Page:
Douglass was also a crusader for women's suffrage, declaring, "Such a truth is woman's right to equal liberty with man. She was born with it. It was hers before she comprehended it. It is inscribed upon all the powers and faculties of her soul, and no custom, law, or usage can ever destroy it."

A little known fact about Douglass is that he was an ardent supporter of the U.S. Constitution as an anti-slavery document, a position that was not universally held among the abolitionists of that day, and which would probably put him at odds with many of today's black leaders.

He was also critical of labor unions which, in their initial incarnation, were designed to exclude blacks from work opportunities and defend white workers against blacks and other minorities who were willing to work for lower wages. He believed that work was the pathway to success for the newly freed slaves, and viewed unions, which were actively racist, as obstacles to their progress.

Ironically, the man author and social critic Bill Bennett called "the greatest Marylander of all time" has not been appropriately recognized in Annapolis, the capital of his home state.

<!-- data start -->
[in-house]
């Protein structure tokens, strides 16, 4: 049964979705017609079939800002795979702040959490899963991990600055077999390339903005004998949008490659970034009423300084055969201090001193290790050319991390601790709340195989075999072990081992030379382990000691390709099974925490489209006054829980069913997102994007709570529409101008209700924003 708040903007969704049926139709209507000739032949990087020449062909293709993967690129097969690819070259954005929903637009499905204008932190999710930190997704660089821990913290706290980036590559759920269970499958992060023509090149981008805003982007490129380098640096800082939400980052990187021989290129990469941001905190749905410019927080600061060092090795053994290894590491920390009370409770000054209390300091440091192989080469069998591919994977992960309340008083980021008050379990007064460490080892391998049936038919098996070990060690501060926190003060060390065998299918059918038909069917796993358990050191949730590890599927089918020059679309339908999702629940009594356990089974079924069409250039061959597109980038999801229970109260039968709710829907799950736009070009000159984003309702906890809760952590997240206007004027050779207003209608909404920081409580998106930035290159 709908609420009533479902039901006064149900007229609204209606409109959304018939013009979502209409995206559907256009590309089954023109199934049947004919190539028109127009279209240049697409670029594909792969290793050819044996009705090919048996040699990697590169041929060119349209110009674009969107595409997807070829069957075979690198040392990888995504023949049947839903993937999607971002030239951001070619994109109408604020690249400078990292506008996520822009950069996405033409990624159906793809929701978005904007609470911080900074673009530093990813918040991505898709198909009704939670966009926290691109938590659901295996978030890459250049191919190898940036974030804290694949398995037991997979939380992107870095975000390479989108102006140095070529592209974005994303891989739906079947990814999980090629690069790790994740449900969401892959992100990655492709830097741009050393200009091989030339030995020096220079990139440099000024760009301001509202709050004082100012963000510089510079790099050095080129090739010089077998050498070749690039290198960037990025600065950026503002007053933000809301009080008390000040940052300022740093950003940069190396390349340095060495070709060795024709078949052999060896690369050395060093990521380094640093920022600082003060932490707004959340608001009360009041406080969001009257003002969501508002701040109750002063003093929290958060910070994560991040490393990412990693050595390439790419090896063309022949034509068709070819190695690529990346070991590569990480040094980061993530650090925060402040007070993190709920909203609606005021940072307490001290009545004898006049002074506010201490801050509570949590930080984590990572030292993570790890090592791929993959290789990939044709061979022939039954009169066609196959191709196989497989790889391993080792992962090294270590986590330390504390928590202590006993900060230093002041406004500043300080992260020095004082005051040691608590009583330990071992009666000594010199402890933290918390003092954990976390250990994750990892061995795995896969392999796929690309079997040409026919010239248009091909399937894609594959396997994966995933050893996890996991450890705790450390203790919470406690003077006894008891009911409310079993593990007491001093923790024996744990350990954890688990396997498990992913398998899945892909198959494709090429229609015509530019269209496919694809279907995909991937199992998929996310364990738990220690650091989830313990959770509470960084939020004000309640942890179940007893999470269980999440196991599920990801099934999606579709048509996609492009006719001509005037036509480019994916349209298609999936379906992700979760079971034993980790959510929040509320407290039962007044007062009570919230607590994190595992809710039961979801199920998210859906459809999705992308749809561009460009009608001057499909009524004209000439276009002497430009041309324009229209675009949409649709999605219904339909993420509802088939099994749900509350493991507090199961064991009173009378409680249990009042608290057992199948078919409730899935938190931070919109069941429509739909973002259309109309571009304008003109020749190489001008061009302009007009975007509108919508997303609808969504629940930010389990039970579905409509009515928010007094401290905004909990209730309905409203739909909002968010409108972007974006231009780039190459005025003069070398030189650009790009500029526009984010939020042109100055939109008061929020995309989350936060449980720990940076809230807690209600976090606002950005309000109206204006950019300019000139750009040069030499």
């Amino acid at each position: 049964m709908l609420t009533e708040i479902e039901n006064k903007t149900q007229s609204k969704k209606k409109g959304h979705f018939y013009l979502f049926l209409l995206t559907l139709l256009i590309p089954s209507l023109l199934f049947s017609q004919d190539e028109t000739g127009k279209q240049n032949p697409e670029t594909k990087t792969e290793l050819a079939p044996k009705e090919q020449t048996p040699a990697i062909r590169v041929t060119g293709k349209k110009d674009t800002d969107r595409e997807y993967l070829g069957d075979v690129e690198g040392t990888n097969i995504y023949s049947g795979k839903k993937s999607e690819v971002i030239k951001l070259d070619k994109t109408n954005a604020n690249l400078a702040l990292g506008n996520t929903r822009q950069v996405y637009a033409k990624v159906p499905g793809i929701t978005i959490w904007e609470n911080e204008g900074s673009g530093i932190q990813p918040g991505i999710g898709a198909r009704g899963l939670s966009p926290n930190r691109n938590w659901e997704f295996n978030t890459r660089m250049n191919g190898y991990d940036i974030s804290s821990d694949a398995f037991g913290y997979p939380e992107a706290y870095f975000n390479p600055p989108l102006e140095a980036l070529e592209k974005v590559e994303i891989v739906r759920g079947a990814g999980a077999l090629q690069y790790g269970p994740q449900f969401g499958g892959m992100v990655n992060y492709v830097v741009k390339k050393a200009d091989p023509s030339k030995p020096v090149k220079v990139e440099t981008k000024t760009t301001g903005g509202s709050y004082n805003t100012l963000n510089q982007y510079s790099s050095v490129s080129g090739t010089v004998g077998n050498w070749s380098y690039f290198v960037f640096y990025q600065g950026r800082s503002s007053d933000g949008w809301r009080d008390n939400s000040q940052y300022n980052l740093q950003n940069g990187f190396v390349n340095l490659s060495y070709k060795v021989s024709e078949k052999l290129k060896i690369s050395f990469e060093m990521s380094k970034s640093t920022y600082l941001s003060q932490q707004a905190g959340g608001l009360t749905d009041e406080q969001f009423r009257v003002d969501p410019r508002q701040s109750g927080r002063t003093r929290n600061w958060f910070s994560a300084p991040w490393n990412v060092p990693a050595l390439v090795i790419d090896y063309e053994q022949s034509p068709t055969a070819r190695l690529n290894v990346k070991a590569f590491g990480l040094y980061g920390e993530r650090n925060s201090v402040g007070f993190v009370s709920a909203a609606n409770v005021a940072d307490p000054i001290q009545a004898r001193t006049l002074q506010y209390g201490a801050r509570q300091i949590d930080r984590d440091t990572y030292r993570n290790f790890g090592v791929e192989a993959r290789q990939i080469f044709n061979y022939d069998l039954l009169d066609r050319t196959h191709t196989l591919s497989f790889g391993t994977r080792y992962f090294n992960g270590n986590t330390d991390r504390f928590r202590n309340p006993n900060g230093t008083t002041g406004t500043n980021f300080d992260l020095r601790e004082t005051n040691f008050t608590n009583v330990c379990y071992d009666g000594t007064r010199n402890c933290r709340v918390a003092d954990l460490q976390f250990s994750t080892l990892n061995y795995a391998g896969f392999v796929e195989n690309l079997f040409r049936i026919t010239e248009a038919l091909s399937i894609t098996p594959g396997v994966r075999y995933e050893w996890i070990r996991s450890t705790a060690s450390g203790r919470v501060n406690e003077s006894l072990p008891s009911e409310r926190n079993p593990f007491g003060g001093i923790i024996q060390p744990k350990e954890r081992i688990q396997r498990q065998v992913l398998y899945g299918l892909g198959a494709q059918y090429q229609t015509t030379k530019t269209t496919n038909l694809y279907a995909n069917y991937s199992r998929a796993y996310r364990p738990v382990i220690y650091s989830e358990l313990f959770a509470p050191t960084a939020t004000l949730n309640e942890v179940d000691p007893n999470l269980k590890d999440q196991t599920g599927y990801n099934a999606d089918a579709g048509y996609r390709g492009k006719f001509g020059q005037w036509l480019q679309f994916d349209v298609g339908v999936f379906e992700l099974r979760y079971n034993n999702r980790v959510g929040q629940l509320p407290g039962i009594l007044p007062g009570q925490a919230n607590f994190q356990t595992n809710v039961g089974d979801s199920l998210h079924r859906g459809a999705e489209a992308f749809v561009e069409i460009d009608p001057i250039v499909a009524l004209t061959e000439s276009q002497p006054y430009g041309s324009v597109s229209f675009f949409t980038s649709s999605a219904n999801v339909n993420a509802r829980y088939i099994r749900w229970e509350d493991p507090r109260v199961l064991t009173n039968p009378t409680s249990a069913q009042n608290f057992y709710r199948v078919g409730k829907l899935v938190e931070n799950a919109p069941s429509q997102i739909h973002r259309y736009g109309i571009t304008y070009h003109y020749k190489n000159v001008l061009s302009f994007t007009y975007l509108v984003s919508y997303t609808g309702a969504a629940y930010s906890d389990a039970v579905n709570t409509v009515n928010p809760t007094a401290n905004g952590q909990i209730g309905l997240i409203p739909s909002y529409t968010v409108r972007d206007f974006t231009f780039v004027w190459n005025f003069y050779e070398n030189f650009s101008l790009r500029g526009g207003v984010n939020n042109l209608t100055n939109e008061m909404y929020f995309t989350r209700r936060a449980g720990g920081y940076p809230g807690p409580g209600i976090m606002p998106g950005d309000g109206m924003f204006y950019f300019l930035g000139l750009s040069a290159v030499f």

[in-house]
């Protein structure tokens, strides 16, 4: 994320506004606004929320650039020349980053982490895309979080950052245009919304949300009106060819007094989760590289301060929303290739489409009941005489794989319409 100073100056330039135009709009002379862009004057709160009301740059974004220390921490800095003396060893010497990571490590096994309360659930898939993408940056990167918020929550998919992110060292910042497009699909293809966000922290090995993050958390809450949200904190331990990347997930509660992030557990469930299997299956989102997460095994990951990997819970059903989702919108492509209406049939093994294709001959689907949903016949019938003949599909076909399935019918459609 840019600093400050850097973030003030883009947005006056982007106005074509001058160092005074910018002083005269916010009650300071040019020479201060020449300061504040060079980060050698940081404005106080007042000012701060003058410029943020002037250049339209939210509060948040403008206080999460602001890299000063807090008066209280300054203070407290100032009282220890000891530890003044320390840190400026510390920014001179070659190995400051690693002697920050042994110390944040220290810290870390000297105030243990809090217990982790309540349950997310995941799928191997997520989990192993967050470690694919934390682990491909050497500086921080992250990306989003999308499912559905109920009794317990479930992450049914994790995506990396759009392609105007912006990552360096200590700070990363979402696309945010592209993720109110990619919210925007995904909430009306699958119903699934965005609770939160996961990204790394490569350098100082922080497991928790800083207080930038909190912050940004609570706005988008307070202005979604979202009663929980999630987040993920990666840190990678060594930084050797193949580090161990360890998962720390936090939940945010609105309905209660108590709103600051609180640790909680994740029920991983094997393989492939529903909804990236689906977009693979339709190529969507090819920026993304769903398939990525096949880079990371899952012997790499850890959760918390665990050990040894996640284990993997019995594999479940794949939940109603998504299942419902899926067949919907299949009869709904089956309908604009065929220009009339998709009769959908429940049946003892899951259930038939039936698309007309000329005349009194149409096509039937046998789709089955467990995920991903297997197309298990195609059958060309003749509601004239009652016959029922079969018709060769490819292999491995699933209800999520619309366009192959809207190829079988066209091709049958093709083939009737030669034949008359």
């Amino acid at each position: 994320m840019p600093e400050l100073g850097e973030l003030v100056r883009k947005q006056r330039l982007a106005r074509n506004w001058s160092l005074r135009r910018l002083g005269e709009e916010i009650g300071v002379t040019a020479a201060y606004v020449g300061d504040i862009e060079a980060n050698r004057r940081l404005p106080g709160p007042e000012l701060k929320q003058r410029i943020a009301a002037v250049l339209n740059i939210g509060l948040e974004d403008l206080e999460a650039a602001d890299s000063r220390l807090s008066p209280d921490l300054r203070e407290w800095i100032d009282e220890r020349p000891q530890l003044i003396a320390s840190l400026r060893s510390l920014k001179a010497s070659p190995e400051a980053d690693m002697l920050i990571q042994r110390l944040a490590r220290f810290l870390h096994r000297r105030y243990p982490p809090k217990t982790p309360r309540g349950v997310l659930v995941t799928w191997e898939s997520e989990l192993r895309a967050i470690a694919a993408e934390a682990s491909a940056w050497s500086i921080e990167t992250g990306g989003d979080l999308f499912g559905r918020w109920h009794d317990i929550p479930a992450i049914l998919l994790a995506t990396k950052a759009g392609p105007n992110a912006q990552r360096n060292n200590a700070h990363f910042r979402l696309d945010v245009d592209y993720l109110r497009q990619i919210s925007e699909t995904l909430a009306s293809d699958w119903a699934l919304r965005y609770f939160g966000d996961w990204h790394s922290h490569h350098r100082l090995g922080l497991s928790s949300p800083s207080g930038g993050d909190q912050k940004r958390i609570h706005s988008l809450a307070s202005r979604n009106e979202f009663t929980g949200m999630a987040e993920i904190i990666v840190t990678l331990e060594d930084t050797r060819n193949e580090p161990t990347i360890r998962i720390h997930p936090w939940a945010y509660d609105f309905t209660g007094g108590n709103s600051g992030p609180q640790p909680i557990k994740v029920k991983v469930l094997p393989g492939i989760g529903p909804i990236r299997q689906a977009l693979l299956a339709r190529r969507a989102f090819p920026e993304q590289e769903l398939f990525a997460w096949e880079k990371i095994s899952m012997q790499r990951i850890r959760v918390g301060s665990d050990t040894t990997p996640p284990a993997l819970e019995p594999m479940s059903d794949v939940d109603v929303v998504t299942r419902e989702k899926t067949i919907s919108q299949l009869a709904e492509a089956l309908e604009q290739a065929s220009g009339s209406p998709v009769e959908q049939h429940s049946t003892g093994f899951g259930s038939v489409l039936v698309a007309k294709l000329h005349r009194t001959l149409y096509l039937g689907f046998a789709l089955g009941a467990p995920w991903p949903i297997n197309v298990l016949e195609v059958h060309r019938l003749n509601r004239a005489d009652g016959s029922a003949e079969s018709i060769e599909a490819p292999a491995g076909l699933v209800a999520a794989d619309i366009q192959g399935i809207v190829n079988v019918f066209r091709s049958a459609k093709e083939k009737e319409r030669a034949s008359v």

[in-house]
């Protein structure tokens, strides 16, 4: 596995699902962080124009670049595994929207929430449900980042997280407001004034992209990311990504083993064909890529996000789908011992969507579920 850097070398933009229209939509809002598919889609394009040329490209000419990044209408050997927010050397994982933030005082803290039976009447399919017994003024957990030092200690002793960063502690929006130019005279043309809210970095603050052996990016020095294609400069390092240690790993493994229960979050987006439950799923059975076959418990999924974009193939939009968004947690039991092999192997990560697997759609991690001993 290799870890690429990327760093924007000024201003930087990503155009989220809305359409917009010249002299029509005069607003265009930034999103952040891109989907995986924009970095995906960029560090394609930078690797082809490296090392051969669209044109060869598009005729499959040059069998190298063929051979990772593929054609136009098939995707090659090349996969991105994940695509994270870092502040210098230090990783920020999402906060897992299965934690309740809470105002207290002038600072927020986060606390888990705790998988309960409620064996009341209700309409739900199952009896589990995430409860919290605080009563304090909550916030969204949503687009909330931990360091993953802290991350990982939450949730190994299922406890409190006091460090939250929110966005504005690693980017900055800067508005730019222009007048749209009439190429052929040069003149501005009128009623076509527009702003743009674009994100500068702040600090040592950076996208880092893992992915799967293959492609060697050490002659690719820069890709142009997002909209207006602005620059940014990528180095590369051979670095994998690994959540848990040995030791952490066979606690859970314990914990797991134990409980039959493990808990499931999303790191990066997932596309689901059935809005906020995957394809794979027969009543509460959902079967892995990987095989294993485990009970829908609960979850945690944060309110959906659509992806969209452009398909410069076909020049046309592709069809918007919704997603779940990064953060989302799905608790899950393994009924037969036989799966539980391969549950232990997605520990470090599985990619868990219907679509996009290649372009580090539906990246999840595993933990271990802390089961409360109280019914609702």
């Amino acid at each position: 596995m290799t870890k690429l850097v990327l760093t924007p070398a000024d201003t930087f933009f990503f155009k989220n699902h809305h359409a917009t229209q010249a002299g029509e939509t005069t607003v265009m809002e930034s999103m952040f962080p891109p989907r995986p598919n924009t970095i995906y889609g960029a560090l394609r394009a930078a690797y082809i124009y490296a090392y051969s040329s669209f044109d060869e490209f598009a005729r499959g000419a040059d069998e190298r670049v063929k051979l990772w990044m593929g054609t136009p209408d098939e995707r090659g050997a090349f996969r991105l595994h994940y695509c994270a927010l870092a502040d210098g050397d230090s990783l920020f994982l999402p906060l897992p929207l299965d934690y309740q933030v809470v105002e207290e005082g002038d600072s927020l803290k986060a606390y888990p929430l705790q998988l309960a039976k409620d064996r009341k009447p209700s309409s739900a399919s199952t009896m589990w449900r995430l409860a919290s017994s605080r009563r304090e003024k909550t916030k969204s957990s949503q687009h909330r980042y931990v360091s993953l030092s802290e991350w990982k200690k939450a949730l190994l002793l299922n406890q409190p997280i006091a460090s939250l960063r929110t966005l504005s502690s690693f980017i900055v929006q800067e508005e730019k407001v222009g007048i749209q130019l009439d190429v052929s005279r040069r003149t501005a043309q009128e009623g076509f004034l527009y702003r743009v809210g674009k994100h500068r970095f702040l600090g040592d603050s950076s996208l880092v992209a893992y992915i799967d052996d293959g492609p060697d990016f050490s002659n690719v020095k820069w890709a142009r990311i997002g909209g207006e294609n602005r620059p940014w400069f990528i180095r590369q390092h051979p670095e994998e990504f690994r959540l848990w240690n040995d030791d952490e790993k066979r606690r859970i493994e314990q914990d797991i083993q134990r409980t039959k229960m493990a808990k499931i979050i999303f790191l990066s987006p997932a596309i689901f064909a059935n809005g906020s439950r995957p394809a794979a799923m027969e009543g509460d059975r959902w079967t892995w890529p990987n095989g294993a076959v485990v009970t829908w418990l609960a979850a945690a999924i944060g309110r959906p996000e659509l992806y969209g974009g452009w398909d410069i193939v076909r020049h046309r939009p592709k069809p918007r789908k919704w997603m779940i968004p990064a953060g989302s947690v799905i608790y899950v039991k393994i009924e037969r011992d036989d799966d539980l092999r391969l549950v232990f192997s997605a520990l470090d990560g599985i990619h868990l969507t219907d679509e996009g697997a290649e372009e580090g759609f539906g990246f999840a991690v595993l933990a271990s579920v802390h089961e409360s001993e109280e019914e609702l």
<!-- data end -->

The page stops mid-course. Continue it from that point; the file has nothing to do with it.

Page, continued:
Conservative and liberal advocates alike have lobbied to have his statute placed in a position of prominence in front of the Maryland State House, a spot currently occupied by a statue of U.S. Supreme Court Chief Justice Roger B. Taney.

It was Taney who issued the infamous 1857 Dred Scott ruling in which he wrote, in part, "the black man has no rights which the white man is bound to respect."

In contrast, I give the last word to Frederick Douglass himself, a man whose stature and achievements in the midst of slavery, man's great inhumanity to man, should compel all of us to seek greatness without excuse:
We deem it a settled point that the destiny of the colored man is bound up with that of the white people of this country. ... We are here, and here we are likely to be. To imagine that we shall ever be eradicated is absurd and ridiculous. We can be remodified, changed, assimilated, but never extinguished. We repeat, therefore, that we are here; and that this is our country; and the question for the philosophers and statesmen of the land ought to be, "What principles should dictate the policy of the action toward us?" We shall neither die out, nor be driven out; but shall go with this people, either as a testimony against them, or as an evidence in their favor throughout their generations.

Ron Miller is a conservative writer and commentator, author of the book, SELLOUT: Musings from Uncle Tom’s Porch, and the president of Regular Folks United, a non-profit organization dedicated to the advancement of individual liberty, free markets and our nation's founding principles. The nine-year plus veteran of the U.S. Air Force and married father of three writes columns for several online sites and print publications, and his own website, Join him on Facebook and Twitter.